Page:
PALM SPRINGS, California — A noninvasive, easy-to-administer sphenopalatine ganglion block relieves postdural puncture headache (PDPH) faster than an epidural blood patch in obstetric patients and has fewer adverse effects, new research shows.The block works so well in patients with PDPH that it should the considered the first line treatment in this population, said Preet Patel, MD, Department of Anesthesiology & Pain Management, Rutgers-Robert Wood Johnson Medical School, New Brunswick, New Jersey. Dr Patel presented the research here during the American Academy of Pain Medicine (AAPM) 2016 Annual Meeting.

PDPH, which can be caused when the dura is accidentally punctured during administration of an epidural analgesic, can be very debilitating, said Dr Patel. “It’s a postural headache, so patients are not able to get out of bed; the headache gets worse when they sit upright or try standing up.” The headache typically resolves within 2 weeks, “but anything we can do” to alleviate the pain before that would improve patient satisfaction, he said.

A PDPH is typically treated with an epidural blood patch. Blood is usually drawn from the patient’s arm and injected into the spine, where it clots and seals the puncture. These blood patches do work, ranging from 61% to 90% effective. “Most clinicians would agree that the blood patch is very effective” in treating PDPH, he said. However, because the blood patch involves an invasive procedure, serious complications, including motor and sensory defects, meningitis, seizure, hearing loss, and subdural hematoma, can and do occur on rare occasions.

Novel Application
The sphenopalatine ganglion block has been used successfully for other headaches, including migraines, for more than 100 years, without significant side effects. What the research team is proposing now is “a novel application,” said Dr Patel. The procedure his team uses is minimally invasive and carried out at the bedside without using imaging. “It’s quite simple to do,” said Dr Patel, and takes about 20 minutes. The procedure involves placing two 6-inch, cotton-tipped, hollow plastic applicators bilaterally into each nasal passage, placing the applicator superior to the middle nasal turbinate, and injecting 0.5 to 1.5 mL of 4% lidocaine on each side. For the retrospective study, researchers reviewed the records of 72 patients without a history of primary headaches who had experienced PDPH from an epidural needle. Group 1 (n = 33) received the block, although the blood patch was available upon request. Group 2 (n = 39) had routine blood patch. At 30 minutes and 60 minutes after the procedure, the block was more effective than the blood patch in terms of headache remittance. In group 1, 18 patients (54.5%) recovered from the headache at 30 minutes, while in group 2, only 8 (20.5%) recovered at 30 minutes (P = 2.73 × 10–3). At 60 minutes, 21 (63.6%) in group 1 recovered compared to 12 (30.7%) (P = 5.29 × 10–3). At 24 and 48 hours and at 1 week, the nerve block was as effective as the blood patch. “We were able to show that the block works much faster than the blood patch in relieving the headaches,” said Dr Patel. “So it works more quickly and as effectively when you look at it over the long- term.” In group 2, there were a total of nine emergency department (ED) visits, three cases of radiating backache, one vasovagal reaction, and one case of temporary hearing loss. No group 1 patients had to visit the ED, and no complications or adverse effects occurred. Although there are generally no adverse effects associated with the block, patients sometimes do have a bitter taste at the back of the mouth, said Dr Patel. Most women with PDPH aren’t discharged home until the headache is resolved. “Often patients who receive the block are able to go home the same day, or the very next day because the headache resolves so quickly,” commented Dr Patel. He suggested that if the block doesn’t work the first time, it should be repeated because the ganglion may have been missed the first time. “We advocate that you do the block and if doesn’t work, to try it a second time, and maybe even third time,” he said. “And if you have a failure at that point then you can move on to the more invasive blood patch. There really is no downside to doing the block.” The work by Dr Patel and colleagues was selected for presentation during a session on poster research highlights at the AAPM meeting. Invited to comment on the research, Lynn Webster, MD, vice president, scientific affairs, PRA Health Sciences, Raleigh, North Carolina, said this approach to treating PDPH “is news to me.” “I’ve not heard of treating spinal headaches like this before.” Because the procedure is “less invasive” and “easy to do” at the bedside, “it would be nice if it works as well as it did in their experience,” said Dr Webster. And he intends to find out. He was so impressed with this approach to treating PDPH that he’s going to try it himself. “In the research setting, we intentionally create a spinal leak and some patients will end up with a headache, so I’m going to try this and see if it works.” Dr Patel has disclosed no relevant financial relationships.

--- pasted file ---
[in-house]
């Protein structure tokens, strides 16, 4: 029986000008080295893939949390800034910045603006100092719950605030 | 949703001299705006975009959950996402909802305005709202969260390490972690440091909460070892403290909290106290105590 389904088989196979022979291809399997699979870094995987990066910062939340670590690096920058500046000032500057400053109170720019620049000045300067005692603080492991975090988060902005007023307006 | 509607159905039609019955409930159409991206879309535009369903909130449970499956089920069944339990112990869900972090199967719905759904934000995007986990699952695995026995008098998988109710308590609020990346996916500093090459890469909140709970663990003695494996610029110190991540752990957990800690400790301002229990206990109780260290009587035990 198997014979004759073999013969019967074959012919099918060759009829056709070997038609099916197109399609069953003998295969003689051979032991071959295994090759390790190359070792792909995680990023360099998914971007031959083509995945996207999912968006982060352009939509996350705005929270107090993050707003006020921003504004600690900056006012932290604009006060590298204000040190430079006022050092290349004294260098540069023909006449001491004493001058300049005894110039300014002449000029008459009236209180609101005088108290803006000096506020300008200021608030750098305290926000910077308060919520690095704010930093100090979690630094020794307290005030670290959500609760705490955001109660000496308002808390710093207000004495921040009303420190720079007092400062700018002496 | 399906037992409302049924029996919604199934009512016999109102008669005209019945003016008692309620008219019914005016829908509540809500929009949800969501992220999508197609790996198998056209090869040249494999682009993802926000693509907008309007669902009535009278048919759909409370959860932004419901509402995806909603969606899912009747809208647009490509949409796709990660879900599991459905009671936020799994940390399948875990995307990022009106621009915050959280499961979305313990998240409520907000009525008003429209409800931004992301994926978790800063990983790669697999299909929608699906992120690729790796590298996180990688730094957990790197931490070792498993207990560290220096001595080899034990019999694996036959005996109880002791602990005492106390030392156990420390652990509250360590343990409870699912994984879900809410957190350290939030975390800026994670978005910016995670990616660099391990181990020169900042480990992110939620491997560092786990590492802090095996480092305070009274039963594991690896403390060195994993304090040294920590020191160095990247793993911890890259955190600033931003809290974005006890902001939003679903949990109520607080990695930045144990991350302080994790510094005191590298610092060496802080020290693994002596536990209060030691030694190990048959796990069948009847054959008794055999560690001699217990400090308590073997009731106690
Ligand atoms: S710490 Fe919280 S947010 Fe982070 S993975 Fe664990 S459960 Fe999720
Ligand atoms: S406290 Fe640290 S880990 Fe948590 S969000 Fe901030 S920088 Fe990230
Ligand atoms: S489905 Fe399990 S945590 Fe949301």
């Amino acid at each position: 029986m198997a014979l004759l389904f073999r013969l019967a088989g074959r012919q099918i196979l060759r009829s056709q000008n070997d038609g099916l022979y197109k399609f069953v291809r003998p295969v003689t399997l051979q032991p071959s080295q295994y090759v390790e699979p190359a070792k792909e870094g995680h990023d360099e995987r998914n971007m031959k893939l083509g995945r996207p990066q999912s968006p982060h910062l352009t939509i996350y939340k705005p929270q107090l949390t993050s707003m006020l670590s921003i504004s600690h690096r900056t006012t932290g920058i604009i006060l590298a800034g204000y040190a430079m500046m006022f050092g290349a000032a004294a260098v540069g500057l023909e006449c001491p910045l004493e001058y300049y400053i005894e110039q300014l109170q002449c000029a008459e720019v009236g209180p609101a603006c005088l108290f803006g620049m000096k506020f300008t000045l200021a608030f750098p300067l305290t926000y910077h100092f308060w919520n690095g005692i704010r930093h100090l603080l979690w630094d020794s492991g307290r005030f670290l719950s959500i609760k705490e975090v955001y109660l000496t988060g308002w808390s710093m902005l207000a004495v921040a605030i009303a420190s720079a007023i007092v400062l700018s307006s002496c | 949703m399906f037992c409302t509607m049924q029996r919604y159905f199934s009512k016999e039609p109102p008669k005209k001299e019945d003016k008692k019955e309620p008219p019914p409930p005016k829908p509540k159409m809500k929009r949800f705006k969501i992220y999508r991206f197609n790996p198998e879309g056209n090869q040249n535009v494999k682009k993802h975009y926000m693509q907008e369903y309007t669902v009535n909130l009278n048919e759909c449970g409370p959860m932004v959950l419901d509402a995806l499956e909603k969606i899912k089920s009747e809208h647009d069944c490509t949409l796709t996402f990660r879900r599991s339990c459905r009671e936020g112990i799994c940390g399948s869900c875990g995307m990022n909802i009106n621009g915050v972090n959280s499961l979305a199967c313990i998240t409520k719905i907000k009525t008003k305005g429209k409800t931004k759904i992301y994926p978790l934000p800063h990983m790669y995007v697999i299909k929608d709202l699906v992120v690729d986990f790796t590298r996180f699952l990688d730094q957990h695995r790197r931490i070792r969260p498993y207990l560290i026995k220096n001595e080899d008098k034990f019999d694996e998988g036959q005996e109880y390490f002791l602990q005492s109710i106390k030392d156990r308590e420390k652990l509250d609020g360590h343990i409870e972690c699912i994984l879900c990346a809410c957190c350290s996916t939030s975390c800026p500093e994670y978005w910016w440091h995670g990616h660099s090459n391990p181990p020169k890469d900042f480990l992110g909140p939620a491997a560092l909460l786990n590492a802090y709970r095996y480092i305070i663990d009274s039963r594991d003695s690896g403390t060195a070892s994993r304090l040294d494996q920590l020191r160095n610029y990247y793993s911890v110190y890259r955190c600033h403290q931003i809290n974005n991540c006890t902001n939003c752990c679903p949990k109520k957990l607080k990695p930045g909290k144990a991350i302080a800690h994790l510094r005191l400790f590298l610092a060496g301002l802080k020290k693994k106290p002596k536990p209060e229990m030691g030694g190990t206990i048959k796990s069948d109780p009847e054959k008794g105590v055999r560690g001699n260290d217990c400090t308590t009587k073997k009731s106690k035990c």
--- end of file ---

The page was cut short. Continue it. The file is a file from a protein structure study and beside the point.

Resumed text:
American Academy of Pain Medicine (AAPM) 2016 Annual Meeting. Poster 145. Presented February 19, 2016.
Medscape Medical News © 2016 WebMD, LLC 

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